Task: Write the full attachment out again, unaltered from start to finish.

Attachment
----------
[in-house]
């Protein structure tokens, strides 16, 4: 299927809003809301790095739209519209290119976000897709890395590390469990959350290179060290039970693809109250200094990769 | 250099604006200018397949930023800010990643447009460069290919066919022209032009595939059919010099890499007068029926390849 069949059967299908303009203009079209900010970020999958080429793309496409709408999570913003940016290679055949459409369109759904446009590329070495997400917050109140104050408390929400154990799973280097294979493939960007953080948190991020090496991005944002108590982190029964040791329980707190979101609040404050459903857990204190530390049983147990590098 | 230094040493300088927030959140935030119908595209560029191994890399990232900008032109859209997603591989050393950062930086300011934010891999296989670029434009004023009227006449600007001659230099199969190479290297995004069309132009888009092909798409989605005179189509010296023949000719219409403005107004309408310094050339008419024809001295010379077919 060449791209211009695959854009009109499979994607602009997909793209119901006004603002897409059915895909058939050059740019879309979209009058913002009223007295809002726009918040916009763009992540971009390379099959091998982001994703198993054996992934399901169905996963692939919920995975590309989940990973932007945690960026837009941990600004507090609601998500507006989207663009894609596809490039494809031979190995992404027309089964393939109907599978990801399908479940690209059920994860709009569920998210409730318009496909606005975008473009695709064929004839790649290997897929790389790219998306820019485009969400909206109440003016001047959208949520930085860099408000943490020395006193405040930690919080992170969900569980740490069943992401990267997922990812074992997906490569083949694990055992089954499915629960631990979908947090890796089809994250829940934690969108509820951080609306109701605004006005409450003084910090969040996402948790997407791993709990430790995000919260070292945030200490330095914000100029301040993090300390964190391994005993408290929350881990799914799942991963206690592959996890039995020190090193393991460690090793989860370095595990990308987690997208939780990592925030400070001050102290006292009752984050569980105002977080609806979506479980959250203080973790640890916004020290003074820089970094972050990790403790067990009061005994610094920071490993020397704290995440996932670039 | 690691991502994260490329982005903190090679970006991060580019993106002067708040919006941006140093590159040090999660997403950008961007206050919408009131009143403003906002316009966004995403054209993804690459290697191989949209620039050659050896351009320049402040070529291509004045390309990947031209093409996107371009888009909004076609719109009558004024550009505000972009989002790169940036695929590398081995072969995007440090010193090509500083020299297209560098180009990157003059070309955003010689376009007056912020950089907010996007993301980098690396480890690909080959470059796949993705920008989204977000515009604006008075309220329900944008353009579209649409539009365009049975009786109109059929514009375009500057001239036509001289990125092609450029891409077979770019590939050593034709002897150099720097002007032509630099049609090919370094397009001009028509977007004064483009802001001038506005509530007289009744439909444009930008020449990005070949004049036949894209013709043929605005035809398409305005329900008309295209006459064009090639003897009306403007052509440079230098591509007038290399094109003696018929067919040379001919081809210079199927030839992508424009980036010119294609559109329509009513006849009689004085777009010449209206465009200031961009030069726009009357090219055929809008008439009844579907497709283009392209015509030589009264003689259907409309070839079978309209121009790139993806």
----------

[in-house]
């Protein structure tokens, strides 16, 4: 299927809003809301790095739209519209290119976000897709890395590390469990959350290179060290039970693809109250200094990769 | 250099604006200018397949930023800010990643447009460069290919066919022209032009595939059919010099890499007068029926390849 069949059967299908303009203009079209900010970020999958080429793309496409709408999570913003940016290679055949459409369109759904446009590329070495997400917050109140104050408390929400154990799973280097294979493939960007953080948190991020090496991005944002108590982190029964040791329980707190979101609040404050459903857990204190530390049983147990590098 | 230094040493300088927030959140935030119908595209560029191994890399990232900008032109859209997603591989050393950062930086300011934010891999296989670029434009004023009227006449600007001659230099199969190479290297995004069309132009888009092909798409989605005179189509010296023949000719219409403005107004309408310094050339008419024809001295010379077919 060449791209211009695959854009009109499979994607602009997909793209119901006004603002897409059915895909058939050059740019879309979209009058913002009223007295809002726009918040916009763009992540971009390379099959091998982001994703198993054996992934399901169905996963692939919920995975590309989940990973932007945690960026837009941990600004507090609601998500507006989207663009894609596809490039494809031979190995992404027309089964393939109907599978990801399908479940690209059920994860709009569920998210409730318009496909606005975008473009695709064929004839790649290997897929790389790219998306820019485009969400909206109440003016001047959208949520930085860099408000943490020395006193405040930690919080992170969900569980740490069943992401990267997922990812074992997906490569083949694990055992089954499915629960631990979908947090890796089809994250829940934690969108509820951080609306109701605004006005409450003084910090969040996402948790997407791993709990430790995000919260070292945030200490330095914000100029301040993090300390964190391994005993408290929350881990799914799942991963206690592959996890039995020190090193393991460690090793989860370095595990990308987690997208939780990592925030400070001050102290006292009752984050569980105002977080609806979506479980959250203080973790640890916004020290003074820089970094972050990790403790067990009061005994610094920071490993020397704290995440996932670039 | 690691991502994260490329982005903190090679970006991060580019993106002067708040919006941006140093590159040090999660997403950008961007206050919408009131009143403003906002316009966004995403054209993804690459290697191989949209620039050659050896351009320049402040070529291509004045390309990947031209093409996107371009888009909004076609719109009558004024550009505000972009989002790169940036695929590398081995072969995007440090010193090509500083020299297209560098180009990157003059070309955003010689376009007056912020950089907010996007993301980098690396480890690909080959470059796949993705920008989204977000515009604006008075309220329900944008353009579209649409539009365009049975009786109109059929514009375009500057001239036509001289990125092609450029891409077979770019590939050593034709002897150099720097002007032509630099049609090919370094397009001009028509977007004064483009802001001038506005509530007289009744439909444009930008020449990005070949004049036949894209013709043929605005035809398409305005329900008309295209006459064009090639003897009306403007052509440079230098591509007038290399094109003696018929067919040379001919081809210079199927030839992508424009980036010119294609559109329509009513006849009689004085777009010449209206465009200031961009030069726009009357090219055929809008008439009844579907497709283009392209015509030589009264003689259907409309070839079978309209121009790139993806």